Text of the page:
Neuroanatomy and Neuroimaging of Anxiety Disorders

Jennifer C Britton, Scott L. Rauch

Research output: Chapter in Book/Report/Conference proceedingChapter

3 Scopus citations

Abstract

Neuroimaging methods can be used to examine functional brain differences between healthy individuals and those with anxiety disorders. After the brain regions implicated in the pathophysiology of anxiety disorders (e.g., amygdalo-cortical circuitry) are reviewed, neuroimaging studies of posttraumatic stress disorder (PTSD), social anxiety disorder (SAD), specific phobia (SP), and panic disorder (PD) that report activations in these regions are discussed. Studies of obsessive-compulsive disorder (OCD) implicate a distinct neurocircuitry profile (i.e., corticostriatal- thalamic circuit) compared to the other anxiety disorders. Few neuroimaging studies of generalized anxiety disorder (GAD) have been conducted. In addition, results from functional connectivity analyses and the effects of treatment on neuroimaging findings are summarized.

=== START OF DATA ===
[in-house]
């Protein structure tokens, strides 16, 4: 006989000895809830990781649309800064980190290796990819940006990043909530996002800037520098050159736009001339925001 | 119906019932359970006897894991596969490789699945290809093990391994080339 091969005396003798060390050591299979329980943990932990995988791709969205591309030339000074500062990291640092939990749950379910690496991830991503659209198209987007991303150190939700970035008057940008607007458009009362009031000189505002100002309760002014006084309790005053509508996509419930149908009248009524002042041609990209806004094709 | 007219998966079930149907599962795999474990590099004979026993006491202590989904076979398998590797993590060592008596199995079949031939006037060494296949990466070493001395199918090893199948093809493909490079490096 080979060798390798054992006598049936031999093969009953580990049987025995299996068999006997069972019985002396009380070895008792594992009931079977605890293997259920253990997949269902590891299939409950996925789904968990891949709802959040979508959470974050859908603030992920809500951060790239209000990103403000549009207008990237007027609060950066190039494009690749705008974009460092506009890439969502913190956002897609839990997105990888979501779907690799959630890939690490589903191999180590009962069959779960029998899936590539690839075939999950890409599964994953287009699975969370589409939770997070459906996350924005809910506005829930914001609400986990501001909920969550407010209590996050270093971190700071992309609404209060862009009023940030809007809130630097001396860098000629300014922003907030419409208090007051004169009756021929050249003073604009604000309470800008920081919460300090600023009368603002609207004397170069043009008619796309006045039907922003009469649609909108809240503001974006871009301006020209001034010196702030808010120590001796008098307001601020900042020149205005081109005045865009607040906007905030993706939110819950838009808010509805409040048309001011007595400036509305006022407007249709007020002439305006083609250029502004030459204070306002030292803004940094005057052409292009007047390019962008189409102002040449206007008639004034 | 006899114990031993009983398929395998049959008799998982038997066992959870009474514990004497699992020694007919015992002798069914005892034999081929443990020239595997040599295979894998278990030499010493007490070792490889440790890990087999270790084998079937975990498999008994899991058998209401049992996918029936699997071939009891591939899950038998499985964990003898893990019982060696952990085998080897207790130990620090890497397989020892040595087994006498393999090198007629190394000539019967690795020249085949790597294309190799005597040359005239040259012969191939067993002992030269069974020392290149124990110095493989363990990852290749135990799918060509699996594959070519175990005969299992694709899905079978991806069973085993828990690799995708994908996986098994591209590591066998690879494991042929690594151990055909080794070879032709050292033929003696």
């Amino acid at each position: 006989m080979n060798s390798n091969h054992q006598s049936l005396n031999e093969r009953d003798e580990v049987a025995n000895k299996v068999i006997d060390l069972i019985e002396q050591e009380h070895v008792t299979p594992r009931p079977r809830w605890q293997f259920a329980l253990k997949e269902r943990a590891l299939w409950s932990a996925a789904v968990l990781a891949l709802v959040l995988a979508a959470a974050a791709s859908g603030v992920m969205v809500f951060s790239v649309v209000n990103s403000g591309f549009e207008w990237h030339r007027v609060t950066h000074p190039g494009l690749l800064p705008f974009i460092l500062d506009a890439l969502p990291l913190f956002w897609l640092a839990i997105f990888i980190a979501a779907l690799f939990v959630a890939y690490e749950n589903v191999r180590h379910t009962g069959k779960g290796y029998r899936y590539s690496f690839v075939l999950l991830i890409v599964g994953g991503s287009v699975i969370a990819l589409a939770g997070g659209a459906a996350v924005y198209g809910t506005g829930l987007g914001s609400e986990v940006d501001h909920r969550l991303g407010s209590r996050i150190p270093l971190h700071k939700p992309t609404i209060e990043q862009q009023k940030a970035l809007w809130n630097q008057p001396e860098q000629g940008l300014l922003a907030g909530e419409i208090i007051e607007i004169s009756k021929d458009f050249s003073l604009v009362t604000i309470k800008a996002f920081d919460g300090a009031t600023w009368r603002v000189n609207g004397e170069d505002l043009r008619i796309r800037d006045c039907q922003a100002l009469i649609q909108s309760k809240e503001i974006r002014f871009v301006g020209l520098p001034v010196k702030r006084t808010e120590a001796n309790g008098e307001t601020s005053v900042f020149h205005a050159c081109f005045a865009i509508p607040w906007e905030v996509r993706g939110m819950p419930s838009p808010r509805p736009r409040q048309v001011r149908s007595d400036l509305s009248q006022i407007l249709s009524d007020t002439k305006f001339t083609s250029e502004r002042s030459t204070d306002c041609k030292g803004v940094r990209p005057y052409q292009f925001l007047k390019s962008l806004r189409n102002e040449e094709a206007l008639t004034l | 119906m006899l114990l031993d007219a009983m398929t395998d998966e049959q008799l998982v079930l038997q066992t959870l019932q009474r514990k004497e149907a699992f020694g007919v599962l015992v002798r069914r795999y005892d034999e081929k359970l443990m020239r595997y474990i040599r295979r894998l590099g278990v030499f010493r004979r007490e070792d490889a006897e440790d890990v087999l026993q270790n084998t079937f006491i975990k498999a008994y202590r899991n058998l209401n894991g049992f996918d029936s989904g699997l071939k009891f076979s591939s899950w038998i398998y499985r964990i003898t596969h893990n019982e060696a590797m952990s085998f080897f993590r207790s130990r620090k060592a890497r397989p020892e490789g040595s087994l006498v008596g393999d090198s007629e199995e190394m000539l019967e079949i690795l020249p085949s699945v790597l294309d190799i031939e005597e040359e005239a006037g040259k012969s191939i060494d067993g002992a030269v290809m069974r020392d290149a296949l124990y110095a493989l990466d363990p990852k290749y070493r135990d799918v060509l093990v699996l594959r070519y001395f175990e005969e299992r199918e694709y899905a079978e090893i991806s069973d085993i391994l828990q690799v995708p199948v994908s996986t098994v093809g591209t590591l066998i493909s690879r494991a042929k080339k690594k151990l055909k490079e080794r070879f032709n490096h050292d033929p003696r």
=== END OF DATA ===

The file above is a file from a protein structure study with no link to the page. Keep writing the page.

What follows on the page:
Original languageEnglish
Title of host publicationOxford Handbook of Anxiety and Related Disorders
PublisherOxford University Press
ISBN (Print)9780199940141, 9780195307030
DOIs
StatePublished - Sep 4 2008
Externally publishedYes

Keywords

  • Amygdala
  • Cingulate
  • FMRI
  • Hippocampus
  • Insula
  • Medial prefrontal cortex
  • Neuroanatomy
  • Neurocircuitry
  • Neuroimaging

ASJC Scopus subject areas

  • Psychology(all)

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  • Cite this

    Britton, J. C., & Rauch, S. L. (2008). Neuroanatomy and Neuroimaging of Anxiety Disorders. In Oxford Handbook of Anxiety and Related Disorders Oxford University Press. https://doi.org/10.1093/oxfordhb/9780195307030.013.0009